This edition, in Oxford World's Classics, is the most helpful that I have found so far. Having tried the Faber (small print, no introduction), the Penguin (good introduction by Seamus Deane, brief chapter summaries) and the Restored (baffling introductory and afterword texts, questionable repagination), I've been enjoying Finn Fordham et al's expert handling of the text in this Oxford edition. The chapter summaries are particularly helpful, and no reader will want to be without them. More succinct than Campbell or Tindall, and inevitably less thorough than McHugh's 'Annotations', the Oxford edition is surely the quickest way into this deeply puzzling text.
As Anthony Burgess said about Jeri Johnson's superb edition of 'Ulysses' in its 1922 text (also in the OWC series), "this is the one to get".
16 of 18 people found the following review helpful
on 10 February 2008
I'm in two minds about this book.
On the one hand, this is quite obviously a work of genius at some level, full of beautiful poetry, humour and truth about the human condition, all filled into a day in the life of the two (or three including the last chapter) main narrators.
On the other hand, there are so many allusions to things the average reader will be ignorant of as to render meaningless, which allied to the difficult narrative makes this a highly frustrating read.
In trying to understand parts of the novel that passed me by, I did some literary research and discovered the amazing depth this novel. Each chapter for example (apparantly!) has a theme based on colour and body part, and for this to be successfully woven into a story is a great achievement. The different styles and techniques used to tell the story is also highly impressive, while at the same time adding to the difficulty of the read.
The book is full of riddles and puzzles, some of which the answers to remain elusive to minds greater than mine. And there-in lies the problem; who has the time to spend reading and re-reading a book that is already close to a thousand pages long in order to fully understand it?
I have given this four stars rather than anything lower (and I very nearly did), to acknowledge that many of the problems of this book are down to the ignorance and lack of patience (or intelligence) of the reader, and indeed there are parts that are genuinely enjoyable through being funny, truthful or touched by genius.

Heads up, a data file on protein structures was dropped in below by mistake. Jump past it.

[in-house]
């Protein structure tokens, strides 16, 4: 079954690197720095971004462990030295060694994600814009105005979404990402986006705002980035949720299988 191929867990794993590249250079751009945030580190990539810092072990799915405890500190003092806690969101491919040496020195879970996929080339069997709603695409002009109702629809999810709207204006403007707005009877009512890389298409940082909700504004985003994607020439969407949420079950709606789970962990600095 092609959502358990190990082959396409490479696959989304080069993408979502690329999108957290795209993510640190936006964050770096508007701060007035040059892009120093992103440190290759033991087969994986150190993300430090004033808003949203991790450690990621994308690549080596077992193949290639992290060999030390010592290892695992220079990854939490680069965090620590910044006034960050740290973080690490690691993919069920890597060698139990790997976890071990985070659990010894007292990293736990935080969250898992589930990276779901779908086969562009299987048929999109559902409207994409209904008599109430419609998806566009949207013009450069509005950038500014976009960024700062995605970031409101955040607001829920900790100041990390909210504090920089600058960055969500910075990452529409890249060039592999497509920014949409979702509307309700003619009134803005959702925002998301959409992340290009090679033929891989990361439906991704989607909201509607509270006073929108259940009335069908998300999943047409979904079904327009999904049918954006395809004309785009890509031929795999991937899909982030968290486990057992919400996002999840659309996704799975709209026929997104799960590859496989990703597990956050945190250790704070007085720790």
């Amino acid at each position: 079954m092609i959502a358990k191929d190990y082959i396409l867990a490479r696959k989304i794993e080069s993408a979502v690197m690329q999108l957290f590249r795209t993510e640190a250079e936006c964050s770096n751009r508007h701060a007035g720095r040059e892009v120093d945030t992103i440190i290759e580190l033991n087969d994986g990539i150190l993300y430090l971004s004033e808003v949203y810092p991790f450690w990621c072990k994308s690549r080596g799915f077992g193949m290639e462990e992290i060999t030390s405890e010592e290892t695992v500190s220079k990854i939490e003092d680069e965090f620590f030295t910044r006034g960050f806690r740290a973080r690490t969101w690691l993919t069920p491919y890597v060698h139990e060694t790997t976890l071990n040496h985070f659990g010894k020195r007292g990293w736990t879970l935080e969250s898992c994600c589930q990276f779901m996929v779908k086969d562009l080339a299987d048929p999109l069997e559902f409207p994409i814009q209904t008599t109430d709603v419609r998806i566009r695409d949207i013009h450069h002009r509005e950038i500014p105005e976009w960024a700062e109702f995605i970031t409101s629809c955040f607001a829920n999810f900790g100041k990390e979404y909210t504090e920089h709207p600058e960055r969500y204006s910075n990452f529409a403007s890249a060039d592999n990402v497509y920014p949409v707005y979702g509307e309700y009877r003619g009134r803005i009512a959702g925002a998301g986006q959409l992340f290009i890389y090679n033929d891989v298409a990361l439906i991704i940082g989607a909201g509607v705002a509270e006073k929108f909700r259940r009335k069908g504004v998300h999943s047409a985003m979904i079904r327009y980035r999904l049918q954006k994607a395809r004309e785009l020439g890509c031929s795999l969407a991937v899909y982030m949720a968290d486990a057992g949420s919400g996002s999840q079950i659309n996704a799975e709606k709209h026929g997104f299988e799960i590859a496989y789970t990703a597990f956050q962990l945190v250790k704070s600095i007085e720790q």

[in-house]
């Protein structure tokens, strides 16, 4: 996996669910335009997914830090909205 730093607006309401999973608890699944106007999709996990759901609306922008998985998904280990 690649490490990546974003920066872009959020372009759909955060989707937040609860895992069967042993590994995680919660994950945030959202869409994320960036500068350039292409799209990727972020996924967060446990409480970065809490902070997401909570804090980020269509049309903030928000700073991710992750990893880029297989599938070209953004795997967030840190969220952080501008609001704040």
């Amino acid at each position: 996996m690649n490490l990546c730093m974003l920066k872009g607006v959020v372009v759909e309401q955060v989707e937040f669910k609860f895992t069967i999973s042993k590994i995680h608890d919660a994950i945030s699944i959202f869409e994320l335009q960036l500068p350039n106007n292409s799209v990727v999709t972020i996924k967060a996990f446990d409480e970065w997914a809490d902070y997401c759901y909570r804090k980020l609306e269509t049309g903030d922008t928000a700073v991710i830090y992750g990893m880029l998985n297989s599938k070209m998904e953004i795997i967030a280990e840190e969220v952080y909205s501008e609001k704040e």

However the nagging doubt remains that this book and the praise it has engendered is a partial case of the emperor's new clothes (and indeed the same could be said of modernism as a whole). At the very least, it seems that in being so tremendously ambitious, Joyce fell slightly short, as he himself is known to have admitted.
52 of 59 people found the following review helpful
This is the most important question for those who have yet to dip their toes in this 'difficult classic' - they may have read 'Dubliners' or 'A Portrait of the Artist as a Young Man' but find 'Ulysses' daunting.
Well, yes - it is worth the trouble, and the trouble may be less than you think and the effort more fun than you imagined. This book is very funny and very beautiful.
The book concerns a day in the life of Stephen Dedalus young would be writer and Leopold Bloom middle aged advertising space salesman, with the final chapter being given to the nocturnal thoughts of Bloom's unfaithful wife,Molly. During the day Bloom attends a funeral, faces down a racist bigot, masturbates and saves a drunken Stephen from two British soldiers before taking him home. The books famed mythic parallels, it's symbolism, puzzles, allusions etc are all very well when one has made some headway into the book - and it is a book one goes back to, but the nervous reader is more concerned with its difficulty.
The simple answer is not to get too bogged down when one does not understand something. Skip with impunity. Do not give up stumped at chapter three - we've all been there and it is worth pressing on. The difficulty lies partly with Joyce's 'internal monologue' technique particularly when the thoughts being set down in this abbreviated form are those of the erudite (and pretentious) Stephen - and partly (especially in the second half of the book) with the plethora of styles Joyce uses to mirror the action of the book - parody, pastiche and musical and rhythmic devices. Yet in these styles lie so many of the book's joys - one is again and again stopped in one's tracks by a perfectly shaped sentence ,a piece of intriguing wordplay or a sly shaft of wit.
If you persevere with this book you will find your own reasons for going back to it. This book in a very strange and subtle way, is a lifechanger.
53 of 60 people found the following review helpful
on 2 February 2003
I'm just completing a re-reading of Ulysses twenty years after reading it as a student, and I'm amazed at how much I'm enjoying it. Yes, it's difficult and packed with allusions to literature, religion and philosophy that I've no idea about. But the sheer poetry of the writing, the humour and the inclusive passion for experience and existence, thought and emotion, have carried me over the difficult passages. 80 years after it was written there's still nothing to compare with Ulysses in its daring, scope and formal experimentation. If you want to understand the modern novel at all, start here.